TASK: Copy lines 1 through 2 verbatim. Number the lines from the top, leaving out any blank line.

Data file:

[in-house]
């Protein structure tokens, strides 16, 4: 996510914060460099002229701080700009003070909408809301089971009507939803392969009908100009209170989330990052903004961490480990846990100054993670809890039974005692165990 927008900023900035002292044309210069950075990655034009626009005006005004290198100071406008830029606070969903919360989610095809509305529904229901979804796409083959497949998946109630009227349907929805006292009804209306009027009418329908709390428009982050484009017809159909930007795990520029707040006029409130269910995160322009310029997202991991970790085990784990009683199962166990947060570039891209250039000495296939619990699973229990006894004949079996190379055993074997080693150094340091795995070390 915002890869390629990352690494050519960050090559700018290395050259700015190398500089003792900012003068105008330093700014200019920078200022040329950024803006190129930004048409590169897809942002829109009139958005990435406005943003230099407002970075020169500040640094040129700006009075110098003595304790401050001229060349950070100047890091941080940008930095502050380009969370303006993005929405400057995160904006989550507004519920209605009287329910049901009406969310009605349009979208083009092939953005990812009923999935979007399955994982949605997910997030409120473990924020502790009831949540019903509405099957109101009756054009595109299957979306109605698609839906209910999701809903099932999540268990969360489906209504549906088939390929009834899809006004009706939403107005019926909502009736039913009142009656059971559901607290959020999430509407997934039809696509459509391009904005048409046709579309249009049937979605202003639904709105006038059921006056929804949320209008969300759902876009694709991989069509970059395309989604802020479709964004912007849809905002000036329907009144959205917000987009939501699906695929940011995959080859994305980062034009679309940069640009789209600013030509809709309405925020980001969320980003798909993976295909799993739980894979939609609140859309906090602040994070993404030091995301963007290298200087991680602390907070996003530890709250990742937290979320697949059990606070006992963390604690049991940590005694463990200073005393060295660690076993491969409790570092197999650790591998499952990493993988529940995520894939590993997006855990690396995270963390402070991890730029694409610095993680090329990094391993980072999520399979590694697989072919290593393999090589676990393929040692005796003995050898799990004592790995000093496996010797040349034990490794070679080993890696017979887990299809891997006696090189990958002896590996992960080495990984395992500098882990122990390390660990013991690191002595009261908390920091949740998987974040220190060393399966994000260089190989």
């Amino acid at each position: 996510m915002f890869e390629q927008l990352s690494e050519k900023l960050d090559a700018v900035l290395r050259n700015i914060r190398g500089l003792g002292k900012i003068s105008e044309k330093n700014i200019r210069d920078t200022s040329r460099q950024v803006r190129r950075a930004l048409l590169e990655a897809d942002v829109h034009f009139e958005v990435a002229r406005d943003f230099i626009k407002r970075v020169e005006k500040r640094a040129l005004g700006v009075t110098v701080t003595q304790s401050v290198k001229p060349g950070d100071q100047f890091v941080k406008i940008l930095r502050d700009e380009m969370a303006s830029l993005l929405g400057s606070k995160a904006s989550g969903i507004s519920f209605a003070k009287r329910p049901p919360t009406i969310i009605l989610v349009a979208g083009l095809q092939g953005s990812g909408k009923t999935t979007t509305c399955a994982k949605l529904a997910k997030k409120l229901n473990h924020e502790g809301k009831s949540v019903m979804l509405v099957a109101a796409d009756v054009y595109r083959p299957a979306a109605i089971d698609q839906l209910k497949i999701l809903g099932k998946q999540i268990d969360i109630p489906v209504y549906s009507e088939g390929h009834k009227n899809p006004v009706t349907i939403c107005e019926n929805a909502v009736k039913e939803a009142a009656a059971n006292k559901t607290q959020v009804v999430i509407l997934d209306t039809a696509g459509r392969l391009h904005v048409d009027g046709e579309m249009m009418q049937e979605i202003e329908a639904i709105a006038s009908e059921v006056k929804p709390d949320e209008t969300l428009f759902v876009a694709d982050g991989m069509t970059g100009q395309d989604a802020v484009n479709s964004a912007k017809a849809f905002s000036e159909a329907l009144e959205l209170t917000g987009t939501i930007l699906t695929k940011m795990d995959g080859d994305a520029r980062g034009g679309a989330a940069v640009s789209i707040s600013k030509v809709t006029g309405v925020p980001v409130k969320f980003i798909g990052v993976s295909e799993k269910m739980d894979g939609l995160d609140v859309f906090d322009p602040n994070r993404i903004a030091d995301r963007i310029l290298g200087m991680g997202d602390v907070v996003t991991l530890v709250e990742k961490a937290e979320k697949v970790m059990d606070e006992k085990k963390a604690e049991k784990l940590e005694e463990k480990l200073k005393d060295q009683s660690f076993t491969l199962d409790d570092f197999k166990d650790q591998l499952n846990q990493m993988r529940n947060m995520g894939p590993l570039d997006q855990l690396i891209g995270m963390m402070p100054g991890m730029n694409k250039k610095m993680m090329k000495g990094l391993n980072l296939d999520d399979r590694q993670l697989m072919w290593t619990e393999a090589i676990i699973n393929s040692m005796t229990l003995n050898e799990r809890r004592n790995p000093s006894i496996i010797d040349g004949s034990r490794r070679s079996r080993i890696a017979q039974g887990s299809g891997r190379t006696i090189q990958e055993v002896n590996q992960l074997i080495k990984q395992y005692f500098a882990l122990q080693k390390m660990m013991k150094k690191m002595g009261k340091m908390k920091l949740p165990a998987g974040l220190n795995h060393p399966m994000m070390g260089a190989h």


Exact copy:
[in-house]
């Protein structure tokens, strides 16, 4: 996510914060460099002229701080700009003070909408809301089971009507939803392969009908100009209170989330990052903004961490480990846990100054993670809890039974005692165990 927008900023900035002292044309210069950075990655034009626009005006005004290198100071406008830029606070969903919360989610095809509305529904229901979804796409083959497949998946109630009227349907929805006292009804209306009027009418329908709390428009982050484009017809159909930007795990520029707040006029409130269910995160322009310029997202991991970790085990784990009683199962166990947060570039891209250039000495296939619990699973229990006894004949079996190379055993074997080693150094340091795995070390 915002890869390629990352690494050519960050090559700018290395050259700015190398500089003792900012003068105008330093700014200019920078200022040329950024803006190129930004048409590169897809942002829109009139958005990435406005943003230099407002970075020169500040640094040129700006009075110098003595304790401050001229060349950070100047890091941080940008930095502050380009969370303006993005929405400057995160904006989550507004519920209605009287329910049901009406969310009605349009979208083009092939953005990812009923999935979007399955994982949605997910997030409120473990924020502790009831949540019903509405099957109101009756054009595109299957979306109605698609839906209910999701809903099932999540268990969360489906209504549906088939390929009834899809006004009706939403107005019926909502009736039913009142009656059971559901607290959020999430509407997934039809696509459509391009904005048409046709579309249009049937979605202003639904709105006038059921006056929804949320209008969300759902876009694709991989069509970059395309989604802020479709964004912007849809905002000036329907009144959205917000987009939501699906695929940011995959080859994305980062034009679309940069640009789209600013030509809709309405925020980001969320980003798909993976295909799993739980894979939609609140859309906090602040994070993404030091995301963007290298200087991680602390907070996003530890709250990742937290979320697949059990606070006992963390604690049991940590005694463990200073005393060295660690076993491969409790570092197999650790591998499952990493993988529940995520894939590993997006855990690396995270963390402070991890730029694409610095993680090329990094391993980072999520399979590694697989072919290593393999090589676990393929040692005796003995050898799990004592790995000093496996010797040349034990490794070679080993890696017979887990299809891997006696090189990958002896590996992960080495990984395992500098882990122990390390660990013991690191002595009261908390920091949740998987974040220190060393399966994000260089190989």